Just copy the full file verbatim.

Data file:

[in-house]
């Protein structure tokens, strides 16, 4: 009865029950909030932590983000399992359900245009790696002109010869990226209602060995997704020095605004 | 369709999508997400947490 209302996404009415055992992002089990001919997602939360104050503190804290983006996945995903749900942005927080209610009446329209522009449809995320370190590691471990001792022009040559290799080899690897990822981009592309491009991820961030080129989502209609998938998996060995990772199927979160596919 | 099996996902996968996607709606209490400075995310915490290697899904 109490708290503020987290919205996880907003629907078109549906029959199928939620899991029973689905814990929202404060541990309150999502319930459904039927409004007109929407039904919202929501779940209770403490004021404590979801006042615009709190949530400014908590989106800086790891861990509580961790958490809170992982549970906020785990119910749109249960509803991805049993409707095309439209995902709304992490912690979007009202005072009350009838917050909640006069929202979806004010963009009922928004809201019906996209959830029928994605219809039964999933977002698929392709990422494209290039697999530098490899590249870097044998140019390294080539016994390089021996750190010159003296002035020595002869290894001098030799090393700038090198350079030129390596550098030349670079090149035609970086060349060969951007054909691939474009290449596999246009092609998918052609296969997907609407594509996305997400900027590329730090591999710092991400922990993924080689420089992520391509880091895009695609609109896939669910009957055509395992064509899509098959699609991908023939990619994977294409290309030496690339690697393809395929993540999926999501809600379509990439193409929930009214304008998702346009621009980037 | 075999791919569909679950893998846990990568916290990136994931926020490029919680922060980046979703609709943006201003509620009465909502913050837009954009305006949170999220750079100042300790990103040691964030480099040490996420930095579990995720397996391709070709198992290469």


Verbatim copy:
[in-house]
């Protein structure tokens, strides 16, 4: 009865029950909030932590983000399992359900245009790696002109010869990226209602060995997704020095605004 | 369709999508997400947490 209302996404009415055992992002089990001919997602939360104050503190804290983006996945995903749900942005927080209610009446329209522009449809995320370190590691471990001792022009040559290799080899690897990822981009592309491009991820961030080129989502209609998938998996060995990772199927979160596919 | 099996996902996968996607709606209490400075995310915490290697899904 109490708290503020987290919205996880907003629907078109549906029959199928939620899991029973689905814990929202404060541990309150999502319930459904039927409004007109929407039904919202929501779940209770403490004021404590979801006042615009709190949530400014908590989106800086790891861990509580961790958490809170992982549970906020785990119910749109249960509803991805049993409707095309439209995902709304992490912690979007009202005072009350009838917050909640006069929202979806004010963009009922928004809201019906996209959830029928994605219809039964999933977002698929392709990422494209290039697999530098490899590249870097044998140019390294080539016994390089021996750190010159003296002035020595002869290894001098030799090393700038090198350079030129390596550098030349670079090149035609970086060349060969951007054909691939474009290449596999246009092609998918052609296969997907609407594509996305997400900027590329730090591999710092991400922990993924080689420089992520391509880091895009695609609109896939669910009957055509395992064509899509098959699609991908023939990619994977294409290309030496690339690697393809395929993540999926999501809600379509990439193409929930009214304008998702346009621009980037 | 075999791919569909679950893998846990990568916290990136994931926020490029919680922060980046979703609709943006201003509620009465909502913050837009954009305006949170999220750079100042300790990103040691964030480099040490996420930095579990995720397996391709070709198992290469």